Point 6 is the one that is absolutely on the money for me. Of course all experience, even “true” experience, is edited by the experiencer. Facts are not. Play fast and loose with the facts as a means to personal aggrandizement and you insult all t6hose who have lived the awful factuality of something like a family death. If “I was the man, I suffered, I was there,” then by God I had BETTER have been there!

    • Yes. This is what was resonating with me when I wrote this, but then Anne-Marie has a point. You and I are talking more about poetry. How do we look at poetry differently? Not sure, but we do. Was it the Romantics that took us down this track, or what? I need to think about this some more. I’ll write again about it.

  3. I do agree with the need for truth, especially in this culture, and for deep consideration of how truth is presented, despite its mystery. But I am wondering, you know, just curious, as to why a poem is so-often assumed “true” any more than, for instance, a short story? I’m probably shy on my literary history here (or misunderstanding the argument–more likely), but has poetry always been a “truth-telling” genre? How did it come down on the “nonfiction” side of things? Or is it simply assumed that the speaker of the poem is the poet speaking of her own experience? Or did the confessional poets lead us to this? Of course, truth be told, my questions spring in part from my self-consciousness about own collection, “Un-coded Woman.” I recently discovered some people have read it as a completely autobiographical poem series. Yikes! The speaker shares a few experiences and memories with me, but she’s not me. (I even gave her a different name.) I hope the book tells a truth, but it is not mine. So. I lied? But. But.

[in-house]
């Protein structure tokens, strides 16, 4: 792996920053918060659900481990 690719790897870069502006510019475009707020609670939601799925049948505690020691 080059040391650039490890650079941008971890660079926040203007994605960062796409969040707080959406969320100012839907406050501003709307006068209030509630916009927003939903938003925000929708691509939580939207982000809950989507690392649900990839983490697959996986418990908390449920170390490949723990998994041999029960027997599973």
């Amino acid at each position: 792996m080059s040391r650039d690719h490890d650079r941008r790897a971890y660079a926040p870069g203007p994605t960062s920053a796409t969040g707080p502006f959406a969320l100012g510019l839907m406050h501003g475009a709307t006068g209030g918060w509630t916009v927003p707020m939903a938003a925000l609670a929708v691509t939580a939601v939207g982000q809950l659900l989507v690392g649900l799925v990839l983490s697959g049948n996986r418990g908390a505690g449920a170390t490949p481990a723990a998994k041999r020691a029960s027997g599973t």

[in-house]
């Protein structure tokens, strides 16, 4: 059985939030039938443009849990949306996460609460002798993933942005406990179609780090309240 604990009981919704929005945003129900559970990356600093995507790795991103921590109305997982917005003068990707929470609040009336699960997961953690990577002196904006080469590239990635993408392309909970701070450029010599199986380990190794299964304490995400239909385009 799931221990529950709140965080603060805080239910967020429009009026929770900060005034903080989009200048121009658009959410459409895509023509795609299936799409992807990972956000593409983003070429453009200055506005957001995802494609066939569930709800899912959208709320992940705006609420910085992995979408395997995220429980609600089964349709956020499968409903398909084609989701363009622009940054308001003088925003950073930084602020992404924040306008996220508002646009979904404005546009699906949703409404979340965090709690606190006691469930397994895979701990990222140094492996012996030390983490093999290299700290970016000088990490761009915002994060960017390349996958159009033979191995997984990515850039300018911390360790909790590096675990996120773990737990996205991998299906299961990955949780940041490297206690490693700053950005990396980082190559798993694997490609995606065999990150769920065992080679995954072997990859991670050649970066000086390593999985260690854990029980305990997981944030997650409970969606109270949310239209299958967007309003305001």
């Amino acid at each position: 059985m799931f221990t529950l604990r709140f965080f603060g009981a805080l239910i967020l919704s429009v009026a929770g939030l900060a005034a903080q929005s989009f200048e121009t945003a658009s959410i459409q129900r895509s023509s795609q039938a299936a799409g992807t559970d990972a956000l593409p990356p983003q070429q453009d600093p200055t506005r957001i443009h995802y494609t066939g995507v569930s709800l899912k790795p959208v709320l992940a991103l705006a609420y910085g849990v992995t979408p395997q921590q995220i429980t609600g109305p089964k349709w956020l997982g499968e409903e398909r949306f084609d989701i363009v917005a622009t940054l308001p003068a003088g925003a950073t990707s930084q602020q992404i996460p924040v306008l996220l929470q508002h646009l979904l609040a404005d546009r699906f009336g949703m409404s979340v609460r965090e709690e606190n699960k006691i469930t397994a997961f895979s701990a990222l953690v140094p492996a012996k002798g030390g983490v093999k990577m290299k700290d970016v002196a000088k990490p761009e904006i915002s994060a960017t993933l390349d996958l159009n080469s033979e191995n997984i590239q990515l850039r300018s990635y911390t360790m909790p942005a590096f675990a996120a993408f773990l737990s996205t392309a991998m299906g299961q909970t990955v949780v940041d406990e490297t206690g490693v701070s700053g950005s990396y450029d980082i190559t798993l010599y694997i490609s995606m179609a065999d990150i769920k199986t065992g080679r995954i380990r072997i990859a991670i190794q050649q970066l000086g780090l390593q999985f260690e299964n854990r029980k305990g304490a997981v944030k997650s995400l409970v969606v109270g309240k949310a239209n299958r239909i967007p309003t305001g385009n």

• Yes, this is the REAL issue. I have thought about that since and realize THIS is what needs addressing. The other is pretty easy to see. The value I guess of a blog is that we can see ourselves thinking and see where we’re going off course. I’ll write about this next. I’ll write because I don’t know WHAT the answer is.

  4. I’m right there with Anne-Marie wondering about truth in poetry, the speaker vs. the poet. I’ve been working on a series of poems through the persona of the Mail Order Bride. I have to keep telling people they’re not about me or my life…. not quite (definitely not the mail order part!!)… but yes, they speak to experiences I have had (more through serious illness than in marriage) of utter dependence, bewildering new landscapes, and starting over. So, no, I’m not that Bride, but I’m IN that bride. No, the poems aren’t the historical truth, but they are a truth of my life. The same is true for others of my poems — I’m not the speaker exactly, but the speaker’s truth gets to a truth of my life, or to something I feel needs examining from my life. I’ll be staying tuned to this discussion!